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williefda 03-09-2011 09:34 AM

Linux Home Server
Hi all, I'm Willie, and I am trying to set up a Home Server for my family (8 people).
We have 9 computers, including the server, most of them with windows XP, Vista and 7. My laptop has also optional booting into Ubuntu Linux.
I'm doubting about the Operating System for the server. I have Windows Home Server V1 (not installed yet), but I'm guessing that I could be better off using Linux.
My problem is that my knowledge of Linux and of server software is very basic (I'm a total newbie). I would need kind of clear tutorials to be able to set up and manage my server.
Any suggestion would be greatly appreciated.

wpeckham 03-09-2011 12:54 PM

Home Server
To decide this question properly, it helps to have some experience and know more than you have stated about the home (and family) involved. To configure a server for your home you will have to consider "what will you use the server for?", "how heavily will the server be loaded?", "what services will be needed?", "what services will be running to support the server's functions?", and "what services will be most critical?", "what is the budget allowance and/or resources available?", among other things.
Come to think, these are pretty much the questions you ask before planning a business server deployment.
If you have no idea where you are going, it makes it pretty difficult to plan effectively.
There are Linux distributions and packages specifically designed to provide the standard services for a small family or office environment, but it is not clear to me if one would be appropriate for your use.
Can you provide more detail about your expectations for this server?

williefda 03-10-2011 04:00 PM

Hi wpeckham, thanks for answering.

I want the server for several things, all of them common, I think.

First of all, a central place to keep safe all our personal files (important or otherwise).

Second, a common repository for pictures and video files. That means that streaming audio and video will be a part of the requirements too.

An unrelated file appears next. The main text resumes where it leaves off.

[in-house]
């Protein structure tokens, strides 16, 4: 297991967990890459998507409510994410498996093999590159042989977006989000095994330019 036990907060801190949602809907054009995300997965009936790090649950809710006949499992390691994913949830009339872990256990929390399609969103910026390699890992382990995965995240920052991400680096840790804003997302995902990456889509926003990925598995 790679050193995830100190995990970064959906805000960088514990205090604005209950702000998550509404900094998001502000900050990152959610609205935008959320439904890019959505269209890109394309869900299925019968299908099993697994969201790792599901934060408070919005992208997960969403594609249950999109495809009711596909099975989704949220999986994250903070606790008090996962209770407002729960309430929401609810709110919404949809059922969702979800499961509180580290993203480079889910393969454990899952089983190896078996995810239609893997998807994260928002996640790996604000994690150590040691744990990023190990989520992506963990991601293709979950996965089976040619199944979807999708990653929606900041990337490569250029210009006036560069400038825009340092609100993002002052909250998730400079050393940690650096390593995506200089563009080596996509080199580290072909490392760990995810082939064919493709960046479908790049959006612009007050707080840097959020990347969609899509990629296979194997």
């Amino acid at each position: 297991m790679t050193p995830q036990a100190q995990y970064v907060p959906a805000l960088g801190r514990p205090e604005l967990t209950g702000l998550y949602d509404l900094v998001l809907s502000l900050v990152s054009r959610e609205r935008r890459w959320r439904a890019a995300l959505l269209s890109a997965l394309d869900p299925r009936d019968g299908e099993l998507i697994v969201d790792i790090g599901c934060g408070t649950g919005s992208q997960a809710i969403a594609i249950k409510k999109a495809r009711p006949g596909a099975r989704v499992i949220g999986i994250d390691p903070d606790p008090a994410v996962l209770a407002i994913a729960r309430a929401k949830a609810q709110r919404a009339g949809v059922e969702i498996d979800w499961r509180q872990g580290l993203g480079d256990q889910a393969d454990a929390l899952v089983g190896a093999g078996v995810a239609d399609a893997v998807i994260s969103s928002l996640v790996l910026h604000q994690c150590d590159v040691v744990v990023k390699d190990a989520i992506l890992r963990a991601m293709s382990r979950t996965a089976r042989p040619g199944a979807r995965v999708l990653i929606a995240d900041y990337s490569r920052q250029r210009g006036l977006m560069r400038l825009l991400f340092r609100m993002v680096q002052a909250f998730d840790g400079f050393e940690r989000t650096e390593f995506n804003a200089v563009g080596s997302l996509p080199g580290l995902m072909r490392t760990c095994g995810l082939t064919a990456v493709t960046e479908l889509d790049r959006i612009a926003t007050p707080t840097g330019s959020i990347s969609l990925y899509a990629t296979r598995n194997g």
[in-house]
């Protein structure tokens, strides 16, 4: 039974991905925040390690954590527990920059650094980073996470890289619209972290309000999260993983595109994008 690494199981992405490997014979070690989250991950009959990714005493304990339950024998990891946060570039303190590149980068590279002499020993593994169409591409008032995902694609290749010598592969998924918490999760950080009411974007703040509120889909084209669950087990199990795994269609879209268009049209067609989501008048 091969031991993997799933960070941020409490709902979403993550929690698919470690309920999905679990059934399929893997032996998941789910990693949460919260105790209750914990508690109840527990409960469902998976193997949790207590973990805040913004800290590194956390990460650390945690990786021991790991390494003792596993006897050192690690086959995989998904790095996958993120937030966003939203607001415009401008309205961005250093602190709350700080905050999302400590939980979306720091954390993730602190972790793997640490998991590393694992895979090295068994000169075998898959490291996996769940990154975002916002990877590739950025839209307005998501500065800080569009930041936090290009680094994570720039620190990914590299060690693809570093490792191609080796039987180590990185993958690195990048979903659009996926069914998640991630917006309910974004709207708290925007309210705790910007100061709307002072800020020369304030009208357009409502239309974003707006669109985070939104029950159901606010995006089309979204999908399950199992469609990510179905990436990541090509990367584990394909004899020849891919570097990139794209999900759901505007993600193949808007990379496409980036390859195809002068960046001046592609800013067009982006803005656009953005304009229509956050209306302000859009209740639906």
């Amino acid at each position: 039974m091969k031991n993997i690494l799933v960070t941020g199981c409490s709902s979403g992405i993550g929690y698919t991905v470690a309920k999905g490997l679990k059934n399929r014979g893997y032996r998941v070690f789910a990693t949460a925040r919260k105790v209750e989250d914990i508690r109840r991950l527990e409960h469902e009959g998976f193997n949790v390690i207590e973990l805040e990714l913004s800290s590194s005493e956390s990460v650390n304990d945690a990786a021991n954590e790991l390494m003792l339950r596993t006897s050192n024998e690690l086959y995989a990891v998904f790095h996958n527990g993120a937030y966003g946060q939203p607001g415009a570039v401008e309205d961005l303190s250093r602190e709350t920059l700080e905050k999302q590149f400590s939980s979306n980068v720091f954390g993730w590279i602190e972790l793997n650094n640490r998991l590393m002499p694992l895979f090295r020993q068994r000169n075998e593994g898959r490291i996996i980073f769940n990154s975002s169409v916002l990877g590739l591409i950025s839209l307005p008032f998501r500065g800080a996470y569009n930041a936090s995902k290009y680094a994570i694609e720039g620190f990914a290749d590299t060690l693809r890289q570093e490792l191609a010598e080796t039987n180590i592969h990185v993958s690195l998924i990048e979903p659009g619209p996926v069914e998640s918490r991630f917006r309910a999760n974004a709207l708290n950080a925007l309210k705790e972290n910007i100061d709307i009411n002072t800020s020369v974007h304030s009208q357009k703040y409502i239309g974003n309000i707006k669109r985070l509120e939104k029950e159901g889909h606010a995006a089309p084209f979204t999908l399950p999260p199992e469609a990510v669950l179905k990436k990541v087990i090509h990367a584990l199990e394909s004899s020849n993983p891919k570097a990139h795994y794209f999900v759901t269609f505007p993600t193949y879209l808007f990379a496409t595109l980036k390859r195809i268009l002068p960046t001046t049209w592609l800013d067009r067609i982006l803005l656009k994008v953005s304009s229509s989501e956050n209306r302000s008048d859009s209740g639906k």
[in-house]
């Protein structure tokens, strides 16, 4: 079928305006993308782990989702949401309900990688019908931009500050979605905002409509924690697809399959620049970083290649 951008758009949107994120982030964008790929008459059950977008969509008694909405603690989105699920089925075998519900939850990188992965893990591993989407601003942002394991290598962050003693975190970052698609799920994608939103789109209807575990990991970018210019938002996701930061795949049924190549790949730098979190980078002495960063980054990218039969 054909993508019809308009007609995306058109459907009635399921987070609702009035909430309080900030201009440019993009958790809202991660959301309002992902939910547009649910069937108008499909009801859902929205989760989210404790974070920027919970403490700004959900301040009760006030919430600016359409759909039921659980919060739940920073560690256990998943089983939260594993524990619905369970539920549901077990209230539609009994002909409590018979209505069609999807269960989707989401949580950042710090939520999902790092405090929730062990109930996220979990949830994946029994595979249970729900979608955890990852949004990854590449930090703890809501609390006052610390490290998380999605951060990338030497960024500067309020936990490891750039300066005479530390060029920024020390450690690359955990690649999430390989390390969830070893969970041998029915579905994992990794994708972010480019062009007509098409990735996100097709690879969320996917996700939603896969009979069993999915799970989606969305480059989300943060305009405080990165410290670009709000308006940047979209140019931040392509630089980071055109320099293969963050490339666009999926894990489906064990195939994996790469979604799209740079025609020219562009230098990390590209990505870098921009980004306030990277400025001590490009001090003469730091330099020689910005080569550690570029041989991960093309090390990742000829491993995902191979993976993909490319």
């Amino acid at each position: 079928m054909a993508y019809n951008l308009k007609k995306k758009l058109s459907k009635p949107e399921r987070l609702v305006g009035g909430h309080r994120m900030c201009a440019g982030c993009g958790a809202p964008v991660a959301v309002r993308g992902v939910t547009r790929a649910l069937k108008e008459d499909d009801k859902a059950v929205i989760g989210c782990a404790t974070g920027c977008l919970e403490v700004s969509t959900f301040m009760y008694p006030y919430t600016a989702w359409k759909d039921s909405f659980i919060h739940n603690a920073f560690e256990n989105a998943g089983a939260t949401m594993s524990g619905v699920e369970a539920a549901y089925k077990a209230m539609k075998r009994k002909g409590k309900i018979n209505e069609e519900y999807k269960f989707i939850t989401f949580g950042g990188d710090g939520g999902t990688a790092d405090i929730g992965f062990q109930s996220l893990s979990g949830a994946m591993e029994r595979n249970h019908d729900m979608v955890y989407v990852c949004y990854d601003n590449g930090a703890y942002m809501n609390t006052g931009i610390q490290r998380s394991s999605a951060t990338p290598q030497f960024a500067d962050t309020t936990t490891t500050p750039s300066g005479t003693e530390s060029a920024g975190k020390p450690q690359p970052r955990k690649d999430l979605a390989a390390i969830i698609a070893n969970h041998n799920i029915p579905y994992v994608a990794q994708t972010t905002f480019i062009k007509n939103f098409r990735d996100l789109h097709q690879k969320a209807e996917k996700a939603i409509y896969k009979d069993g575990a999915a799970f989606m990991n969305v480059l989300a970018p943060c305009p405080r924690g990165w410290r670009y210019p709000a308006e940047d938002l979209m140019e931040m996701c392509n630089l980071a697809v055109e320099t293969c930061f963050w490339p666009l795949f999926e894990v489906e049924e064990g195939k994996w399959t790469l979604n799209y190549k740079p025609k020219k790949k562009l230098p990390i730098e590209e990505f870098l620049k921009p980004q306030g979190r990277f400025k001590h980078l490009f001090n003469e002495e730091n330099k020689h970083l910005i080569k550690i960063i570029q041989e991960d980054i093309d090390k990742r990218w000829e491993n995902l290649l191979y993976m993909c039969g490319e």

Maybe also the capability of function as proxy server for the LAN.

Last, but not least, the capability of backing up the computers in the LAN, not only the files, but also the systems. I would like to be able to recover from scratch the system disk of any computer in the LAN.

Those things (or most of them) can be done, as far as I know, with Windows Home Server. I would prefer, though, a solution in the open source world. My question is: Is it possible to do the same things with Linux without the need to be a Linux guru?

I can follow instructions and learn things, if needed. After all, my background is in computers. Totally old school though. I studied Assembler, Cobol, Fortran and Algol back in the seventies. My problem is time. I cannot dedicate a lot of time to this, so it has to be reasonably simple.


P.S.: I forgot to say that the server's load won't probably be very heavy. Maybe at times for the streaming video part.

wpeckham 03-11-2011 11:07 AM

Home Server
Using SAMBA, Linux makes a better network storage server than any Windows (given the same iron).

It is also possible to easily add music streaming or jukebox capability. I have not done video streaming, so I am less sure about that.

As far as "cold iron" restore of Windows clients, that has always been a problem. I have never seen it solved well. Even in the Unix world, only IBM has made it simple (and there is a COST for that). If MS HOME SERVER solves that, it may be worthwhile for that function alone: I cannot say.

I do know that there are FILE BACKUP solutions (both atomic, and client-server) under Linux that can back up windows servers. The best whole-machine windows backup I have seen is software intended to create a virtual machine from a physical workstation.

I use virtual windows machines hosted on linux servers specifically because they can be exported as a loadable appliance for backup and disaster recovery purposes. I suspect that solution would not fit your need well.

I hope someone chimes in with more detail on the part of your question I cannot address.

szboardstretcher 03-11-2011 11:37 AM


Originally Posted by wpeckham (Post 4287111)
Using SAMBA, Linux makes a better network storage server than any Windows (given the same iron).

I love FreeNas, but I'd have to disagree. Windows sets up as a network storage server, with media sharing, etc, etc... allows sharing between Televisions and Xboxes and all that, in its default setup. To do this with Linux, can be a long and arduous process. So,.. I think it boils down to what you want, how fast you want it, and how much time you want to invest.

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